With the lockdown ending (sort of – hopefully), we shut down The Howff, our sticky-carpeted fictional lounge bar that brought in Saturday night playlists, poetry, music and music. art to your fuzzy minds while we were all locked in domestic hell / utopia (delete if applicable). You can grab a McEwan’s Export and take a leisurely look at Howff’s back catalog while remembering the lockdown experience here.
The Howff started on March 29, 2020 with the epic Groove On playlist, our first featured artist was Iona Fyffe, and we had other Holy Mountain music from Chemikal Underground and an Optimo playlist from On U Sound as well as a new movie. of the new artistic association of Angus Farquhar. Aproxima, poetry by Jim Monaghan and a creative toolkit for “sharing ways to be creative for those who find themselves isolated” by Alec Finlay. Other glories included an exclusive Bella from Kid Carpet’s Van Halen Cover of Jump with Ivor Cutler – a digitized version of Hanna Tuulikki Air falbh leis na h-eòin | Away with the birds – epic artwork from Edinburgh, Dundee and Aberdeen – and Pondlife and # DOCAM080 among many other ephemera from corona culture
But if the Howff last called out the latest commissions, that doesn’t mean we won’t continue to bring you tons of music and good stuff every weekend by showcasing artists who survive and navigate these weird times. . The first is Robin Miller, born in South-Uist and formerly of the Glasgow world music group Zuba. Their acclaimed 2005 album “Go” was the JPF African Album of the Year award and has been described by Bob Harris as “really brilliant”.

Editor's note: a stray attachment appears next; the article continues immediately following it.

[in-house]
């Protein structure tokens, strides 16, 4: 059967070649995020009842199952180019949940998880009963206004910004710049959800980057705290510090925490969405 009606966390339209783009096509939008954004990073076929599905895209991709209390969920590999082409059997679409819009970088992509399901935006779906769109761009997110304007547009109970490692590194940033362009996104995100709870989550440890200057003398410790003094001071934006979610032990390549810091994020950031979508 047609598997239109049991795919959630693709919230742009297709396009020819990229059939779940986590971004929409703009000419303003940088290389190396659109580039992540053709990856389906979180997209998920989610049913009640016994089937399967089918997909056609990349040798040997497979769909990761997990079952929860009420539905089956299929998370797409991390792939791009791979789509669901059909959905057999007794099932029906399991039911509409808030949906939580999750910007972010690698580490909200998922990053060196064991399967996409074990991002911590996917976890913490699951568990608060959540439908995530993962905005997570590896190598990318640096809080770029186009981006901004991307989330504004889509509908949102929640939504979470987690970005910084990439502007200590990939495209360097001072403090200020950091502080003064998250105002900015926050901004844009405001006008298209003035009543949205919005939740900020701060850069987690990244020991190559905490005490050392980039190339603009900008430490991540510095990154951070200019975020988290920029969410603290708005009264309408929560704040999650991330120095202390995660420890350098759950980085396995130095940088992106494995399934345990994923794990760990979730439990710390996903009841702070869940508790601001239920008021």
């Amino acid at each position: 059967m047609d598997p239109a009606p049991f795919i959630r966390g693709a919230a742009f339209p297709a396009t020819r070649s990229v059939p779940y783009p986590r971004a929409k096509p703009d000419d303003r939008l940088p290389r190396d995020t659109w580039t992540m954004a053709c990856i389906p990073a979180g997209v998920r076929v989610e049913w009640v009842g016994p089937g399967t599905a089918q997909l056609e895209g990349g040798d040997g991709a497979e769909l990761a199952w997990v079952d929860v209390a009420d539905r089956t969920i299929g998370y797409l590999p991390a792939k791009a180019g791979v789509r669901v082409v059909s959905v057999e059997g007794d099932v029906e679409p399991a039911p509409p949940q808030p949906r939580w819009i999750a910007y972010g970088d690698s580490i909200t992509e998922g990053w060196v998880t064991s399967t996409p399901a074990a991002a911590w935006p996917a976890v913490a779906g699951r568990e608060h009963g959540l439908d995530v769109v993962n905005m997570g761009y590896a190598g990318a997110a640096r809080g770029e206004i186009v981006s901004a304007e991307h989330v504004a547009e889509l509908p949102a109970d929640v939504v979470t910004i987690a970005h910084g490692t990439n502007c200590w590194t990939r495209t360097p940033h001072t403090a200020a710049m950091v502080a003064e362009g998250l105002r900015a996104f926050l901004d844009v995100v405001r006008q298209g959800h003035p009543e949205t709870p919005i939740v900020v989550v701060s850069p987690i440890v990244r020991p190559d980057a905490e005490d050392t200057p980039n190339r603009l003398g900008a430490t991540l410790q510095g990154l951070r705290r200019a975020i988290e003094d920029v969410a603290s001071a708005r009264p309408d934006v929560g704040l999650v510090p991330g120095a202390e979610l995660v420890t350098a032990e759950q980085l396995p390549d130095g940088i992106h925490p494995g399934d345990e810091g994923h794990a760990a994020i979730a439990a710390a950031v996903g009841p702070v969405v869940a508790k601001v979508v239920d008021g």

Here, solo and acoustically, Beelines is Miller’s mesmerizingly beautiful debut album, which was recorded in Glasgow in just one afternoon. Robin was born in South Uist and raised in a remote part of Islay. “Half the island would go to monthly auctions – these started with cattle and ended with second-hand goods like old vinyl records. When I had some money stacking peat or chopping logs, this was where I bought the records that opened my imagination. This is how I first heard Bert Jansch and Nick Drake.
Moved to Glasgow in his late teens, Robin performed at night (“I loved the sound of the guitar bouncing off buildings and empty streets”) and performed with folk groups on tour in France and Italy. as a session musician.
‘Beelines’ features thirteen skillfully melodic fingerpicking guitar tracks. It’s a bit shocking to listen to pure raw natural sound without post-production. The tracks hint at the fingerstyle guitar of Bert Jansch, Davy Graham and John Renbourn, with hints of Hebridean heritage without losing any of Miller’s mundane background.
The title song ‘Beelines’ refers to Robin’s father’s lifelong passion for beekeeping. The Moorish Jessie’s Kaftan began in Glasgow and ended after a trip to Morocco. ‘Rainer’ is a moving slide guitar tribute to the late Arizona musician Rainer Ptacek. “Tigh-na-Beart” and “Birthe Marie Sails to Lunga” refer to the Western Isles – the metallic “Wyre Majestic” is a musical sketch of the famous rusty wreck caught on the rocks between Islay and Jura.
Buy the first single from the album here. Listen to the album on Soundcloud here: